Review Bilateral Air Service Agreements, Stakeholders Tell Minister

American Airlines BoeingAn American Airlines Boeing 777-200ER with the new livery departing Shanghai Pudong Airport in 2013
  • Review Bilateral Air Service Agreements, Stakeholders Tell Minister

Stakeholders in the aviation industry have called for a review of the Bilateral Air Service Agreement (BASA) between Nigeria and other countries of the world.

They made this call, on Wednesday at the 23rd annual conference of the League of Airport and Aviation Correspondents (LAAC) held yesterday in Lagos.

In his presentation, the President, Aviation Round Table (ART), Mr Gbenga Olowo condemned the existence of multiple entry points by foreign airlines; a situation he says is detrimental to local airlines and “an annihilation of the domestic market”. He urged the Minister of Aviation, Senator Hadi Sirika, to reverse the multiple entry points to a single entry point for foreign airlines to ensure a favourable balance of trade.

He said “The essence of regulation is not only about safety. We have failed with economic regulations. This is a major weakness.”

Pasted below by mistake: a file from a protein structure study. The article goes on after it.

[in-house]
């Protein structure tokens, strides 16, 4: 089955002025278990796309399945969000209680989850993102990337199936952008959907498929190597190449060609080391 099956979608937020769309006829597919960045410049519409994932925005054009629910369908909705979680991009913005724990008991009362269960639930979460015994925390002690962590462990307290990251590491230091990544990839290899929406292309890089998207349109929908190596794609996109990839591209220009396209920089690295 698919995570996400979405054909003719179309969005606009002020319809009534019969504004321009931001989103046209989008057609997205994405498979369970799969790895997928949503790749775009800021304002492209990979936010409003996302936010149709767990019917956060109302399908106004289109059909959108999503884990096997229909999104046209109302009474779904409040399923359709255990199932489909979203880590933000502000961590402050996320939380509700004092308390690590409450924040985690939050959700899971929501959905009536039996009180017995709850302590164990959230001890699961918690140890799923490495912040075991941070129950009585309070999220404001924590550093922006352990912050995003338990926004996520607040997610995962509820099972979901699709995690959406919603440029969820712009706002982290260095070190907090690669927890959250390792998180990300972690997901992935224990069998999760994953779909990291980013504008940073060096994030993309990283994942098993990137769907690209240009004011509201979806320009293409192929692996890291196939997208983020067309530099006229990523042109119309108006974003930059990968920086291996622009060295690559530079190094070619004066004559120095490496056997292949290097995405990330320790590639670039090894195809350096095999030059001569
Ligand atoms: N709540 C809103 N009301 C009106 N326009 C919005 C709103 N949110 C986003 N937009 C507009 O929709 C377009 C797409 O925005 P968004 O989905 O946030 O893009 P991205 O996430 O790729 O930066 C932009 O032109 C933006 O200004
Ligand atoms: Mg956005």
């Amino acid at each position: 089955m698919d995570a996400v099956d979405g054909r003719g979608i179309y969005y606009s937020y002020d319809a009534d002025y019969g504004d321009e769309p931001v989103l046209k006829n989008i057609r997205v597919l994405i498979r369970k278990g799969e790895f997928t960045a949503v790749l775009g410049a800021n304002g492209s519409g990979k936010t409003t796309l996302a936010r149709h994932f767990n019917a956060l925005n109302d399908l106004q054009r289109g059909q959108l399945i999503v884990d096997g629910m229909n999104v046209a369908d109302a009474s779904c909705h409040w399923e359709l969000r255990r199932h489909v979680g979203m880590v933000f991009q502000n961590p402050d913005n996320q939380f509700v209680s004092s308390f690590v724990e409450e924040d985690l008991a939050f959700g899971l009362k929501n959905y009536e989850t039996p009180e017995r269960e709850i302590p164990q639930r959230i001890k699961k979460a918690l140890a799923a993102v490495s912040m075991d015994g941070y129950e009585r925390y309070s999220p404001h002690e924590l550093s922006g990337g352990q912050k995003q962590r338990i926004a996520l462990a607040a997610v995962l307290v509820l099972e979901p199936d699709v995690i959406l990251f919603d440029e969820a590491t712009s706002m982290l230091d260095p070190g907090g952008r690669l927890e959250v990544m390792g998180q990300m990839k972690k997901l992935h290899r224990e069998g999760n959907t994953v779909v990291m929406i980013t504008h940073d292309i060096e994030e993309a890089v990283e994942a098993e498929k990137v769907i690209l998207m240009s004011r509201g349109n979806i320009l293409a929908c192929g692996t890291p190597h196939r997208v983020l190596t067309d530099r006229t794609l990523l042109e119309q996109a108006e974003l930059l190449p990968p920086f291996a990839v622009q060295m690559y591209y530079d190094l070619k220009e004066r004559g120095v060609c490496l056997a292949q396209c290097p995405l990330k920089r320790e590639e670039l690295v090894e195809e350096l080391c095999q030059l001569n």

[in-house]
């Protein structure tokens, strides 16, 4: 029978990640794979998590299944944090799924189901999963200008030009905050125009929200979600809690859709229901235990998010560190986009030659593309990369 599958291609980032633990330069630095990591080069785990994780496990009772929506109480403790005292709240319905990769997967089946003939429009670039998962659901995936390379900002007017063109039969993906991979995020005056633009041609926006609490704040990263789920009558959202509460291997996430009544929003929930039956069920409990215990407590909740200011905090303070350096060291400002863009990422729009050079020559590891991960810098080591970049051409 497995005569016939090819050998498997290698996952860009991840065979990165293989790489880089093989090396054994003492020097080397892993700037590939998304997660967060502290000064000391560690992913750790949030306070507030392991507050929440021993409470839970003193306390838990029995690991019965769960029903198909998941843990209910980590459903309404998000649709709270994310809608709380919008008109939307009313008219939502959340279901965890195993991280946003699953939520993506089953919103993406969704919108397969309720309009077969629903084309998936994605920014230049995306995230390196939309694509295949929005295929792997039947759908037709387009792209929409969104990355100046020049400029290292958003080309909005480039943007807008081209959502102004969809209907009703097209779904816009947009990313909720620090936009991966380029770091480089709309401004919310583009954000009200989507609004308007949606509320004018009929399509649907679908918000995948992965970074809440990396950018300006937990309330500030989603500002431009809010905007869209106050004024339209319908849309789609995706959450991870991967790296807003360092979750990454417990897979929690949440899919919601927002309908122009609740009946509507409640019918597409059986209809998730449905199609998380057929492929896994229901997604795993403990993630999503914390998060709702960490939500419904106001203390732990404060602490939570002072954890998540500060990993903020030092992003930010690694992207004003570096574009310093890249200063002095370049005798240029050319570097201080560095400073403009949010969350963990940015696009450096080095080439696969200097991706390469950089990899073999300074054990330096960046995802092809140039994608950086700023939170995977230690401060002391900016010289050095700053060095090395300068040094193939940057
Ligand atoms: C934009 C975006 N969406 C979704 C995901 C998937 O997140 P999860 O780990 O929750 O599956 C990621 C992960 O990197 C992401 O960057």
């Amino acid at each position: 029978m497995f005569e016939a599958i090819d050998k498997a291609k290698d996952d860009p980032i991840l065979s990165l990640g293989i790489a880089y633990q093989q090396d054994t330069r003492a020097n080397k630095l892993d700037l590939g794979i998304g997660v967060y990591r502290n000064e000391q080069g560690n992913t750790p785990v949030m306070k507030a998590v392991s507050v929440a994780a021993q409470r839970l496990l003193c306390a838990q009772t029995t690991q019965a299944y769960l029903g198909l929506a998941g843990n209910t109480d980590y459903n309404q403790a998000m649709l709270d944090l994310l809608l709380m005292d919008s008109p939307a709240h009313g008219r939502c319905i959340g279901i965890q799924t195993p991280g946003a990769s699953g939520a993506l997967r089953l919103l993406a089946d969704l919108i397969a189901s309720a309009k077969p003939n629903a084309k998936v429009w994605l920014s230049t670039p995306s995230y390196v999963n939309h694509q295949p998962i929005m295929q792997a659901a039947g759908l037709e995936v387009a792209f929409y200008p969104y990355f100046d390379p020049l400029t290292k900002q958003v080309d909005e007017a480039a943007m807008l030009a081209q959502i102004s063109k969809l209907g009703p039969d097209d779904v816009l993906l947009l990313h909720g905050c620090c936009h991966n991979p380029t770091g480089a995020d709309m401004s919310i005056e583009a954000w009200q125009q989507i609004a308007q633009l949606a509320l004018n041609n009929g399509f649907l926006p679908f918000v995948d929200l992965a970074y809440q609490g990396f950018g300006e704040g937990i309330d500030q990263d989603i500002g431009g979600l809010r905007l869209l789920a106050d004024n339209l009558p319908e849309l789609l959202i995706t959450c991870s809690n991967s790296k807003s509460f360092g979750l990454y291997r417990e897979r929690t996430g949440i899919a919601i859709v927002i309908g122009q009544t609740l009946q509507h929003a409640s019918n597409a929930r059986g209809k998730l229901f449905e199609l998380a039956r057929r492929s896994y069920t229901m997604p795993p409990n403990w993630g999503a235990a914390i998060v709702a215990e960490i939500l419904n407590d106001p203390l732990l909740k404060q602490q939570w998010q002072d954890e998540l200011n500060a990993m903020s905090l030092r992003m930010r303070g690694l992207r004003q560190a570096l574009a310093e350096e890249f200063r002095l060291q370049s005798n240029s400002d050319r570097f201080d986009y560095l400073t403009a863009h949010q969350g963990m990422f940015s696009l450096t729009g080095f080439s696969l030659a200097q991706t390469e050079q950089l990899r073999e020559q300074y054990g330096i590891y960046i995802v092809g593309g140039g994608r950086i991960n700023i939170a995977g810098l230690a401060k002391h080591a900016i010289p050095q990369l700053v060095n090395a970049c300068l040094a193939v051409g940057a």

“This is the necessary and sufficient condition for a viable and productive aviation sector at Sirika’s second coming,” he added.

Aviation security expert, Group Capt. John Ojikutu (retd.) also acknowledge the need for BASA review. He also suggested that they be restricted to either Lagos or Abuja airports.

He, however, said that all business contracts with foreign airlines were within the ambit of the Ministry of Aviation. Adding that a review of BASA will involve careful handling and diplomacy.

He said, “To retain and sustain the domestic routes and the markets for the Nigeria private airline commercial operators, there is a very urgent need to review those commercial agreements that have given multiple landings and destinations in this country to foreign airlines.

“You should consider therefore restricting the foreign airlines landings to either Abuja or Lagos and to any other airport in the alternative geographical zone to their first choice of Lagos or Abuja for each airline within its operating BASA.

“No foreign airline should go to Lagos and Abuja but any airline can fly multiple frequencies as many times as it wishes daily and weekly to its allocated airports.”

Ojikutu further emphasized the need for airport security and better road networks to ensure the safety of passengers.

About the Author

Samed Olukoya
CEO/Founder Investors King Ltd, a foreign exchange research analyst, contributing author on New York-based Talk Markets and, with over a decade long experience in the global financial market. Contact Samed on Twitter: @sameolukoya; Email: [email protected]

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